9NEWS Medical Expert Dr. Comilla Sasson has made it her goal to help you decode what medical facts you read out there are fact and which ones are fiction.

This weeks topic deals with aging gracefully. Here are some common questions about getting older and the effects on your body and mind -- and whether the adages you see are actually true.

1) As we age we don’t have to sleep as much? FICTION

We all still need 7 to 9 hours of sleep per night. Unfortunately, as we get older, it can take us longer to fall asleep, our sleep quality can decline and we spend more time in the lighter, non-REM sleep cycles. But, getting enough sleep is crucial to physical, mental and emotional health. Not getting enough sleep has been linked to heart disease risk, kidney disease, diabetes, strokes, depression, being overweight and other health problems.

So what can you do to improve your sleep as you get older? Practice good sleep hygiene. Only go to bed when it is bedtime. Avoid using any electronic devices prior to going to bed (e.g. put away the phone). Avoid caffeine in the afternoon. Try not to rely on medications and alcohol to help you sleep.

Make sure that if you snore, you get tested for sleep apnea, as this can keep people from falling asleep at night.

2) Can doing Sudoku and crosswords slow the rate of brain function decline in older adults? FACT (ish)

Researchers are split on whether doing puzzles, crosswords and Sudoku can keep the brain sharp.

Some studies have shown that doing these types of brain games can decrease the chances of developing dementia and Alzheimer;s. Other studies say, by doing more brain games, you aren't necessarily improving brain function for the entire brain, just the part of the brain that is involved in doing the activity.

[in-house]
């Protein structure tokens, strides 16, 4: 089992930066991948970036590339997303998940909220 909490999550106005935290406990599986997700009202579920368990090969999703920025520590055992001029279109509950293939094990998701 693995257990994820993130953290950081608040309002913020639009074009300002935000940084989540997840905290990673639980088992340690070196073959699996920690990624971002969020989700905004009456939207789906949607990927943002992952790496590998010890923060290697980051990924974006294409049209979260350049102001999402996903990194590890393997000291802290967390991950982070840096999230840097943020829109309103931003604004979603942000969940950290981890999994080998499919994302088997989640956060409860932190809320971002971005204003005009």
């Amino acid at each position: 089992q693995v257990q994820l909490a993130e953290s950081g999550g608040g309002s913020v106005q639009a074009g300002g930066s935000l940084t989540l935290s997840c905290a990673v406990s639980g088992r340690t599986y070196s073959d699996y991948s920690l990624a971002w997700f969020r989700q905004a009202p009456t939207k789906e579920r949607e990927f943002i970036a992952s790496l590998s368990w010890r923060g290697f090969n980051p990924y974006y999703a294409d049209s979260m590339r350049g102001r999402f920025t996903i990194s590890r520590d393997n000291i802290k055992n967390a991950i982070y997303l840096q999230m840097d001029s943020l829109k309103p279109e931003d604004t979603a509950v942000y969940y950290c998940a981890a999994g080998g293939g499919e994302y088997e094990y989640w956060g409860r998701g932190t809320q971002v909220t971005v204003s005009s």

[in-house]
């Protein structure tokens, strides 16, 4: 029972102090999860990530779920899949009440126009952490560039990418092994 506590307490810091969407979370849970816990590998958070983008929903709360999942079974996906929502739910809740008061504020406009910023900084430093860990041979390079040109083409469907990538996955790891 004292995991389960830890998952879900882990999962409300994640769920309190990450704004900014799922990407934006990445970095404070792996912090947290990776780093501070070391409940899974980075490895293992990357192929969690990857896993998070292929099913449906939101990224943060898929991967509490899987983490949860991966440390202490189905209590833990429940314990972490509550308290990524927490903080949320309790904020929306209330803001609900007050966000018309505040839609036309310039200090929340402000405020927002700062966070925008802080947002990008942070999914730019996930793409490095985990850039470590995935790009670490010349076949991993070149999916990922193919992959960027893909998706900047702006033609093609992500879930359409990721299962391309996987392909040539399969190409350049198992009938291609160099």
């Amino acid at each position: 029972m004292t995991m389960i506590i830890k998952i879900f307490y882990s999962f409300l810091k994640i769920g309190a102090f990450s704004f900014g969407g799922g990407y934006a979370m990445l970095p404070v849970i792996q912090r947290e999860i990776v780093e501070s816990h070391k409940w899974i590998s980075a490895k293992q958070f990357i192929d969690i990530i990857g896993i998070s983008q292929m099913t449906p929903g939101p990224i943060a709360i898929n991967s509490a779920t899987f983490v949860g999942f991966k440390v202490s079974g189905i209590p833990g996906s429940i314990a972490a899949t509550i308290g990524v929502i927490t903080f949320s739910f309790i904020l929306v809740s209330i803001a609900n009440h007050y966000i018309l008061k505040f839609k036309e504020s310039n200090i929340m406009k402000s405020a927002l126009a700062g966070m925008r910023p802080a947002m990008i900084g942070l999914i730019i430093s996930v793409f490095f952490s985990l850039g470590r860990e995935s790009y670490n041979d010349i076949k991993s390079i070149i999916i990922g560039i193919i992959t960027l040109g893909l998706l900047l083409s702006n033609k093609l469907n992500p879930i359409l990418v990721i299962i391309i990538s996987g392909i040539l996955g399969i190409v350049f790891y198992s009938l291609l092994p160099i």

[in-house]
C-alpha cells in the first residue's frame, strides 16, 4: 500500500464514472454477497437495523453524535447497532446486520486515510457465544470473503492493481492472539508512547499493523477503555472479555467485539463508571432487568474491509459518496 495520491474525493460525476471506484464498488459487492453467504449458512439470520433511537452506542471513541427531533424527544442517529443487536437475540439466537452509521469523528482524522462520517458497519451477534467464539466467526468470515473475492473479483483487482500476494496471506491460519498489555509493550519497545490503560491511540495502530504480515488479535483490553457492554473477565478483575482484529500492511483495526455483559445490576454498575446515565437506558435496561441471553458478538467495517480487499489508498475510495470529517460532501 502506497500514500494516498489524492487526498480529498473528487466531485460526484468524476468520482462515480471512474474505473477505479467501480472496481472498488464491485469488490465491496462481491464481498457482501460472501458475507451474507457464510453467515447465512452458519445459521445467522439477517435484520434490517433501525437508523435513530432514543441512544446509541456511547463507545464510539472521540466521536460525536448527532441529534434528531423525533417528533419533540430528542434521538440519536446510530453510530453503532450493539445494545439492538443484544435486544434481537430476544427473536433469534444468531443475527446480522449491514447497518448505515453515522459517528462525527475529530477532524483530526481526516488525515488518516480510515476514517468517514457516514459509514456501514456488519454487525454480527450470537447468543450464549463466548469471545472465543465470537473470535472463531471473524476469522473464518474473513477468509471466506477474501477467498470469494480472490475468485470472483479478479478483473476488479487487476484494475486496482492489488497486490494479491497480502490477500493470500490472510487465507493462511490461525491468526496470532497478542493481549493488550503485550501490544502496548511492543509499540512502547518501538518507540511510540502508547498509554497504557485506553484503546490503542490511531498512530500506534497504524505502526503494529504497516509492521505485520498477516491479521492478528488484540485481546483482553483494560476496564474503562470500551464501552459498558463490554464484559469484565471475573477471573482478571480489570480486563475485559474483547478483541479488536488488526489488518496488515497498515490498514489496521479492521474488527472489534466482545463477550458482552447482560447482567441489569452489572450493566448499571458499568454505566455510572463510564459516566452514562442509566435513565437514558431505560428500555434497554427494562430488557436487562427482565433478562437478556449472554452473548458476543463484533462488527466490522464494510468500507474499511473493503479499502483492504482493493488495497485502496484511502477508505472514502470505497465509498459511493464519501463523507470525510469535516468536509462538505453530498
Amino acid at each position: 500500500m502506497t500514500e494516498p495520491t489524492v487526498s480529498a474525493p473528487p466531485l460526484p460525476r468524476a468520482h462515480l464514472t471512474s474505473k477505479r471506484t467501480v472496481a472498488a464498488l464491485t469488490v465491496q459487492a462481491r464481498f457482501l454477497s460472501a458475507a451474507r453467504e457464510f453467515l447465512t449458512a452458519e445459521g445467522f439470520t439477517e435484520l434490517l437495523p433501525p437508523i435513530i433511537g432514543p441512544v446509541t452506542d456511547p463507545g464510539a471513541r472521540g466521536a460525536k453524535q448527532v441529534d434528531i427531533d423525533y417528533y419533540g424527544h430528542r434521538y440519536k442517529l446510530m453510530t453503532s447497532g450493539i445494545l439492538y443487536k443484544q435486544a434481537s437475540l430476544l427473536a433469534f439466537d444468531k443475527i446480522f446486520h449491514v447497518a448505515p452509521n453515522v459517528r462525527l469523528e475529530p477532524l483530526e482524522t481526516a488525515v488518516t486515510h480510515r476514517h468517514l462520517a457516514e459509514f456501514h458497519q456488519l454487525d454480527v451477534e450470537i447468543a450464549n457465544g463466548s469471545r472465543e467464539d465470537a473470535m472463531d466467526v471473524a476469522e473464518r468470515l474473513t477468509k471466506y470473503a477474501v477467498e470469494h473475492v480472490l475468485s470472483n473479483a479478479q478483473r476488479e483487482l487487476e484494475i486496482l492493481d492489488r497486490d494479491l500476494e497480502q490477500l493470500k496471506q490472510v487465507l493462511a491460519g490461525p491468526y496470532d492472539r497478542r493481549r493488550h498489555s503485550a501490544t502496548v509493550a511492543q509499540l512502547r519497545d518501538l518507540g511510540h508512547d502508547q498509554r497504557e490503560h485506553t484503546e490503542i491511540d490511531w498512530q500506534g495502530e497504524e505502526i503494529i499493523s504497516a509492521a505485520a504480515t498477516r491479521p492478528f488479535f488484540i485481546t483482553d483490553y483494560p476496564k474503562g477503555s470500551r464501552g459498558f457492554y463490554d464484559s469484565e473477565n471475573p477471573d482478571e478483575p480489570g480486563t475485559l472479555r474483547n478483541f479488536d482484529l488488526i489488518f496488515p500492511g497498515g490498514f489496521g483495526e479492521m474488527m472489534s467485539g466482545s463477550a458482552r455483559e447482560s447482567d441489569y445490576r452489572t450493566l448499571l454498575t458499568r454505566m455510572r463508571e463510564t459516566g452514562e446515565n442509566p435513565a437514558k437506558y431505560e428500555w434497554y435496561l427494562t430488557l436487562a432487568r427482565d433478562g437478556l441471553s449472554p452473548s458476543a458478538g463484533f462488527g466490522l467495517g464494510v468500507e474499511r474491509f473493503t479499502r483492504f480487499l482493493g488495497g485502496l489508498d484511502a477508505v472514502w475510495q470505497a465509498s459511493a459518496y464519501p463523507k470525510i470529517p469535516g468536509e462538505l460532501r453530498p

Either way, there have never been any bad effects from doing these. So, for those of you brain game enthusiasts, keep on keeping on. Even if it doesn't necessarily have a huge impact on brain function, these games can also be relaxing, stress relieving, and fun for people to do.

3) Older adults need special vitamins? FICTION

There is a huge industry of multivitamins and nutritional supplements geared to all different age groups. For most people, including toddlers up to older adults, can get their vitamins and minerals through a healthy diet.

Older adults may need more B vitamins than other age groups. But this can be found by increasing the intake of food rich in these vitamins like fruits and vegetables (especially dark, leafy greens), poultry (like chicken), eggs, fortified cereals, milk and dairy products. Older adults may also need more vitamin D and calcium for their bone health. Again, this can be found in foods like dairy products, fish (salmon), eggs, cheese and fortified cereals.

The reason older adults may end up needing to take multivitamins is that their diets can be affected by living on a fixed income, not being able to drive or access fresh foods, and lack of variety in the diet.

Ideally, it would be changing your diet first, and then seeing if any additional vitamins are needed. Special caution is needed as well, as some vitamins and supplements can also interact with medications, so always important to discuss with your healthcare provider first.

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